Elon Musk’s SpaceX has announced a partnership with African e-commerce company Jumia to expand broadband internet in Africa, Jumia’s chief commercial officer said in an interview, according to Bloomberg.

The e-commerce company will sell Starlink satellite terminals in 11 select African nations, expected to begin with Nigeria in the next few weeks.

In January, Nigeria became the first African country to receive Starlink services.

SpaceX does not directly connect its satellites to handsets. Instead, it uses small flat user terminals, which have phased array antennas to track the satellites. The terminals are portable and can be placed anywhere in view of the sky.

Starlink currently has over 5,000 small satellites in low Earth orbit, which provide internet coverage to areas that were previously unconnected. This includes many remote regions where internet penetration is low due to cost or infrastructure limitations.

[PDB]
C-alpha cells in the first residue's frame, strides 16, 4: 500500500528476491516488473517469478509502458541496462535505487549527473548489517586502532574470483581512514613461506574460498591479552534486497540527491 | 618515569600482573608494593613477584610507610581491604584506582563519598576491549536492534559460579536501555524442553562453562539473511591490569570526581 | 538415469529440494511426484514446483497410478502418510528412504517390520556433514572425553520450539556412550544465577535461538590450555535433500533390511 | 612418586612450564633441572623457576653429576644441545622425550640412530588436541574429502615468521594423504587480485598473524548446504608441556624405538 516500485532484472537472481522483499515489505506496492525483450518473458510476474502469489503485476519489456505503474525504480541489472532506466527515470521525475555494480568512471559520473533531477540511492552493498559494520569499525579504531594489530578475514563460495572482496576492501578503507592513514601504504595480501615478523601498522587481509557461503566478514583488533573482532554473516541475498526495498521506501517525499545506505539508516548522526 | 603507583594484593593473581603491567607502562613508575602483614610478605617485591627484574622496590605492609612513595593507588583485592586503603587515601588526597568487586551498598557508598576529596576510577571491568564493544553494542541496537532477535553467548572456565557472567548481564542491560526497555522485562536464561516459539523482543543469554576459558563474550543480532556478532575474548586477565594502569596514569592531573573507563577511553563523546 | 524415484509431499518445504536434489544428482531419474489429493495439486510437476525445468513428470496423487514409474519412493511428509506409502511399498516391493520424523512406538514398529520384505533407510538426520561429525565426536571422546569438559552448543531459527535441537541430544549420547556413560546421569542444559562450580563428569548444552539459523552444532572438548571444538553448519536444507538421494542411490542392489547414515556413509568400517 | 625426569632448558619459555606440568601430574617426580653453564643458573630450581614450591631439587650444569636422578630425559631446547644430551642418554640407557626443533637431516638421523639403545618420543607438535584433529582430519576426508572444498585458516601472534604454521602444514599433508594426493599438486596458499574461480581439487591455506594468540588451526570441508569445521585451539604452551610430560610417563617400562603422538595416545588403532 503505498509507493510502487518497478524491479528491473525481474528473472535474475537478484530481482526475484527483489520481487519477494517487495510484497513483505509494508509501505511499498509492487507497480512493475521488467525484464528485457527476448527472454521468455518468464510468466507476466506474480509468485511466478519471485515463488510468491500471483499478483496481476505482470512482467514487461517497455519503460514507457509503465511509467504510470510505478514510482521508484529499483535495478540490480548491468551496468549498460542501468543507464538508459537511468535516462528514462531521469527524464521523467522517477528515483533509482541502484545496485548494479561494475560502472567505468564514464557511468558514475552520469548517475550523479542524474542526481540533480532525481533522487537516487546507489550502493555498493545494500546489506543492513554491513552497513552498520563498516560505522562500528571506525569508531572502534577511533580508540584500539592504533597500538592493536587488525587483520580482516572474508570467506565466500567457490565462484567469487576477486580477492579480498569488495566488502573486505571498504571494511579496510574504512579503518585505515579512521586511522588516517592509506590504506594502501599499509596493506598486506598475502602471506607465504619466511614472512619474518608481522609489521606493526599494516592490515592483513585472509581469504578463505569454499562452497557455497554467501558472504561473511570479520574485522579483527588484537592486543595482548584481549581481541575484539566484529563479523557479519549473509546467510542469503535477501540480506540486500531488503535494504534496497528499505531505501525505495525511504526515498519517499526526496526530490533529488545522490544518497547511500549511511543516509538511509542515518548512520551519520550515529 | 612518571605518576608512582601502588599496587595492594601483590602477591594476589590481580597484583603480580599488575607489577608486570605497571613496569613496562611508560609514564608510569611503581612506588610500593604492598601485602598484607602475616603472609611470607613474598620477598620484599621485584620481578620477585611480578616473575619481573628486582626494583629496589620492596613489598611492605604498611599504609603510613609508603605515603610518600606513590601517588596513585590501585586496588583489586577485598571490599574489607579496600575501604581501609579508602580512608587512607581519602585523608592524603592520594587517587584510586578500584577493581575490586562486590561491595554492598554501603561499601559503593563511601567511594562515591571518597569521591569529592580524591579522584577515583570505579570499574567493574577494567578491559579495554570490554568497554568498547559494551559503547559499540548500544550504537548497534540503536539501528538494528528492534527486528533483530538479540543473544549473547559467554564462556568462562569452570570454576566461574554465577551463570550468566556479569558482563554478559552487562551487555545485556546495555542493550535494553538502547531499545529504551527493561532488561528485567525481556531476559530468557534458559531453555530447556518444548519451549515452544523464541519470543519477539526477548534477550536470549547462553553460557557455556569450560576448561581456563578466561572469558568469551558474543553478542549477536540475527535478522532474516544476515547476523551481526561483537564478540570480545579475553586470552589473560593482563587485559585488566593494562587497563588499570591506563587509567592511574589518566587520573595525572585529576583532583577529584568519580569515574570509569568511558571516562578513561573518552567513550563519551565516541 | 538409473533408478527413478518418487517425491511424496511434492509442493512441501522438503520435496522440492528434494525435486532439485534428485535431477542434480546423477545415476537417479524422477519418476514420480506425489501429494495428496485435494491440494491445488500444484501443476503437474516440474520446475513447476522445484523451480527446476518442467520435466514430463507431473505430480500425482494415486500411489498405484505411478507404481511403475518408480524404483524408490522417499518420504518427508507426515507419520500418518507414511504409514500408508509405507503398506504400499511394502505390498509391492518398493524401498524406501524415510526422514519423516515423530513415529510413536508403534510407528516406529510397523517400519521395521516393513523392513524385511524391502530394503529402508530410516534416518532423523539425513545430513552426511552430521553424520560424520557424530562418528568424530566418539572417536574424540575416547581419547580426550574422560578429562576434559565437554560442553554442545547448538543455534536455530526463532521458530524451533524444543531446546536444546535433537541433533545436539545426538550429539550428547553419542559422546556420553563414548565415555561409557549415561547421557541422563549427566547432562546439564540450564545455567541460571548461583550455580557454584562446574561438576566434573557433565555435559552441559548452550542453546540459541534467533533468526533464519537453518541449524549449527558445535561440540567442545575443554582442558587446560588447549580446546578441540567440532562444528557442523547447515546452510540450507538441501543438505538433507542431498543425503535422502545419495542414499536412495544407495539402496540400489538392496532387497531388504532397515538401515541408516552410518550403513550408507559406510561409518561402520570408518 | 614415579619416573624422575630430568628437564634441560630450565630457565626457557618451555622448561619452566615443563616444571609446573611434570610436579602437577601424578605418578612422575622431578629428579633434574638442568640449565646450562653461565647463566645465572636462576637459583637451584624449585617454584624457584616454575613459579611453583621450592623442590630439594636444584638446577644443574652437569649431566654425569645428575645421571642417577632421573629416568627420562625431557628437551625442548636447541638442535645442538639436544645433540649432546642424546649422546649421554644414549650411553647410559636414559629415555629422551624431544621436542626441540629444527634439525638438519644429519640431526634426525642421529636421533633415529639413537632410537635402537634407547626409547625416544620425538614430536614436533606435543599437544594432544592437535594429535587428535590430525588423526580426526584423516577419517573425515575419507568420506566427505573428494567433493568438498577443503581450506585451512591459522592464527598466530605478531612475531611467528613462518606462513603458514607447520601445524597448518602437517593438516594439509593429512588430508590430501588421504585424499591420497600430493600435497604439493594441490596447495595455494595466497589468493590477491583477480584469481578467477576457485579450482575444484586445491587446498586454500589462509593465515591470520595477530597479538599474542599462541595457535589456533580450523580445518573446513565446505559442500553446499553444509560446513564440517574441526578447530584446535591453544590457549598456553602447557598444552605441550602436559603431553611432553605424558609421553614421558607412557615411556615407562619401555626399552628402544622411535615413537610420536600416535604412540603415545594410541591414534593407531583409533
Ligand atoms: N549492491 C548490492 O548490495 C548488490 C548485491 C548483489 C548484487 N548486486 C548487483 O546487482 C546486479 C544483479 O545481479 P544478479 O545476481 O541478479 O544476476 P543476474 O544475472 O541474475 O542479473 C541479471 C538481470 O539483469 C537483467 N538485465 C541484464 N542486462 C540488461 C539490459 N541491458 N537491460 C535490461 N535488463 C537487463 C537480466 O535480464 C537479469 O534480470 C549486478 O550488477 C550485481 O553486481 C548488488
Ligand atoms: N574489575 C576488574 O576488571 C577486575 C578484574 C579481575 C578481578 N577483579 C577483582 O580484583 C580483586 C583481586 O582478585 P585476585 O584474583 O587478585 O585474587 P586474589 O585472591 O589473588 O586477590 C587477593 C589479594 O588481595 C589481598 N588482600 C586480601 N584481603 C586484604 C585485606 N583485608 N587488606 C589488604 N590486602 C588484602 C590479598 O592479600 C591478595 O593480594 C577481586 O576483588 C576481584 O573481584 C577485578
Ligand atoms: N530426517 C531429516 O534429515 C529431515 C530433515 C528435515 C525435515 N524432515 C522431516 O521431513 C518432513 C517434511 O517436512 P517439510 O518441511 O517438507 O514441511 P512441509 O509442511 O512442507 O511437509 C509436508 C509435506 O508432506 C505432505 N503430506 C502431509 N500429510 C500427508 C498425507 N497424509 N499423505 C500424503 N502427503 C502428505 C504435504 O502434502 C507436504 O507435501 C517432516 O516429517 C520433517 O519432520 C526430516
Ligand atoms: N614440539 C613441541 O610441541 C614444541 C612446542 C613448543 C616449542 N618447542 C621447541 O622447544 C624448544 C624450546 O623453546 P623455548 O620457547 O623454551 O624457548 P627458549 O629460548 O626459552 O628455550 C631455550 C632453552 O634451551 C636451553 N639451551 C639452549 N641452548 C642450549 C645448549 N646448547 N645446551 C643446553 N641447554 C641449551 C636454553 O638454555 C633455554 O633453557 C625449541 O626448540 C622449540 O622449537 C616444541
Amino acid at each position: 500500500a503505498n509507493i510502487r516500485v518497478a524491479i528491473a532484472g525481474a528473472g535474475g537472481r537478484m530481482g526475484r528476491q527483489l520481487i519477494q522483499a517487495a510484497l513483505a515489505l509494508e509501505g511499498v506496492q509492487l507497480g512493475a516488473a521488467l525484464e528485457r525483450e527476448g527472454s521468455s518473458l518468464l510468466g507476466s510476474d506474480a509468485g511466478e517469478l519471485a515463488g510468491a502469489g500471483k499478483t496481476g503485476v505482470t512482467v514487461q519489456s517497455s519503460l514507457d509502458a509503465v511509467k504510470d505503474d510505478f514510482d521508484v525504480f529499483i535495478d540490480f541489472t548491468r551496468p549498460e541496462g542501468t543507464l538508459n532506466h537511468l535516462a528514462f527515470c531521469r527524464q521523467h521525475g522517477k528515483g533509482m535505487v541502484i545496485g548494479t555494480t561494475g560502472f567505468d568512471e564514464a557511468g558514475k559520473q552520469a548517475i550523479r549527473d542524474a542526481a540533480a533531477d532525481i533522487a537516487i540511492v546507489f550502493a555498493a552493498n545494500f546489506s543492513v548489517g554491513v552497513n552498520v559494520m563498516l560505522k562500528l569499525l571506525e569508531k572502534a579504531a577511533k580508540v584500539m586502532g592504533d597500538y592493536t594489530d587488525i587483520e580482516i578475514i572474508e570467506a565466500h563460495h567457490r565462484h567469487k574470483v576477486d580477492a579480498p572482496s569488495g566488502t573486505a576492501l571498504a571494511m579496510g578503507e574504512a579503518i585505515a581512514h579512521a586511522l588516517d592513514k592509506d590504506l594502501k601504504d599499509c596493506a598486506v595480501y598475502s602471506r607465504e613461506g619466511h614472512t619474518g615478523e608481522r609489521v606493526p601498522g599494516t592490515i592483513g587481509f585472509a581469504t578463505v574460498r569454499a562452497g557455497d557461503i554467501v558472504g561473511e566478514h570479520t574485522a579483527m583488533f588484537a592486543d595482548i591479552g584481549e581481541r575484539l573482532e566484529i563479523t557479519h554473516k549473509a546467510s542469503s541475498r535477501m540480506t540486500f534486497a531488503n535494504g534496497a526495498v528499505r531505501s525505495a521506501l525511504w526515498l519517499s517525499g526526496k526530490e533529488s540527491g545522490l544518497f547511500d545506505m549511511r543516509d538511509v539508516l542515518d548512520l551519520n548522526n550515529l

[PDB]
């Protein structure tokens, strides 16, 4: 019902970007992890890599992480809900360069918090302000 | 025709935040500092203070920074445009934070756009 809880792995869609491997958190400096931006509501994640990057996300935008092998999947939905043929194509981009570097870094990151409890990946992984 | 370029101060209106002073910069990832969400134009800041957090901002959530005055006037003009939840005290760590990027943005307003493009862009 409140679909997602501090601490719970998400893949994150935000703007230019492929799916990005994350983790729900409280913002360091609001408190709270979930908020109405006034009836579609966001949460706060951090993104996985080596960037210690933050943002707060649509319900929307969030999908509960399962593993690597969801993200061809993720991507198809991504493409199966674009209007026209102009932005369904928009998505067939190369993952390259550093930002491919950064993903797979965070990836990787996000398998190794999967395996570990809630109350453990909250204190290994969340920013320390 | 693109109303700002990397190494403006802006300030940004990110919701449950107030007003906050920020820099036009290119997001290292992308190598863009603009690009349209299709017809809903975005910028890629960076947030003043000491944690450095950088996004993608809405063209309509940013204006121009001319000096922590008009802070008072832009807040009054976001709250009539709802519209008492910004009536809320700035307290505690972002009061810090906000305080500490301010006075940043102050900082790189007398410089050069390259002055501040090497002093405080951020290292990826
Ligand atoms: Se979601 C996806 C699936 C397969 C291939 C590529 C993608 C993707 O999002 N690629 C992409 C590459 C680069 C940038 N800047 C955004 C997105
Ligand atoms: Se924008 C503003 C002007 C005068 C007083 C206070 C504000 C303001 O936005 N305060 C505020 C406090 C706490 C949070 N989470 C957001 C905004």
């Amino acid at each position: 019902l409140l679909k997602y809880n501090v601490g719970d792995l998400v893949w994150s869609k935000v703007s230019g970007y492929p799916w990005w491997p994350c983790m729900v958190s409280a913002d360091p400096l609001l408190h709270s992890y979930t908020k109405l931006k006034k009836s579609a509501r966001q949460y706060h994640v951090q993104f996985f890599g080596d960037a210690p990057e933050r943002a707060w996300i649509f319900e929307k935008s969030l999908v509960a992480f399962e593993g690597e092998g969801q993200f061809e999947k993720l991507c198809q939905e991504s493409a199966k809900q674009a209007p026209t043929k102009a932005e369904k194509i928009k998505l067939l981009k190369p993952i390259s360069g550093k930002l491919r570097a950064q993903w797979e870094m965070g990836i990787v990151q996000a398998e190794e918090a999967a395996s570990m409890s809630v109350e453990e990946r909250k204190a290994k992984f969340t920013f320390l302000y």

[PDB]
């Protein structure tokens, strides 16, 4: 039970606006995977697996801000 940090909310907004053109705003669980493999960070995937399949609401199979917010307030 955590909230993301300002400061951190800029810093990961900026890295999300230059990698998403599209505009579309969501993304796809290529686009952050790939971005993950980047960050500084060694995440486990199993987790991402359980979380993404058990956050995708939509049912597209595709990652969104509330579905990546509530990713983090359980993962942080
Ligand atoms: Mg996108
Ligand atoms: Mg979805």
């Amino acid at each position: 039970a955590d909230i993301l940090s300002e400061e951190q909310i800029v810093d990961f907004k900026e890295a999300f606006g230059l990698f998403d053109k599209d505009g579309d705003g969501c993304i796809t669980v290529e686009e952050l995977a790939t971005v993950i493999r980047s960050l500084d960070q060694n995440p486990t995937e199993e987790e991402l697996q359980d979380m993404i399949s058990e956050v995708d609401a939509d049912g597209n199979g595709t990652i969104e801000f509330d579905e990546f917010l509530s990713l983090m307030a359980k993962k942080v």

When Starlink launched in Kenya in July of this year, customers were critical of the high upfront installation cost, which includes a non-refundable booking fee of $99 and $628 for the terminal itself. This is coupled with shipping and installation costs and a monthly subscription fee of $46.

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GlobalData’s Thematic Intelligence: The Space Economy report puts the value of the space industry in 2022 at $450bn and suggests that it will see a compound annual growth rate of between 6% and 10% from then until 2030.

Last week, SpaceX’s military-optimised Starshield won a $70m contract with US Space Force to support over 50 mission partners across the US military and will be obligated $15m by the end of September.

Starlink’s role in military settings made headlines when SpaceX sent Ukraine shipments of Starlink satellites for use against Russia’s invasion. 

In June, The Yomiuri Shimbun reported that Japan’s military is looking at adopting Elon Musk’s Starlink satellite internet service next fiscal year.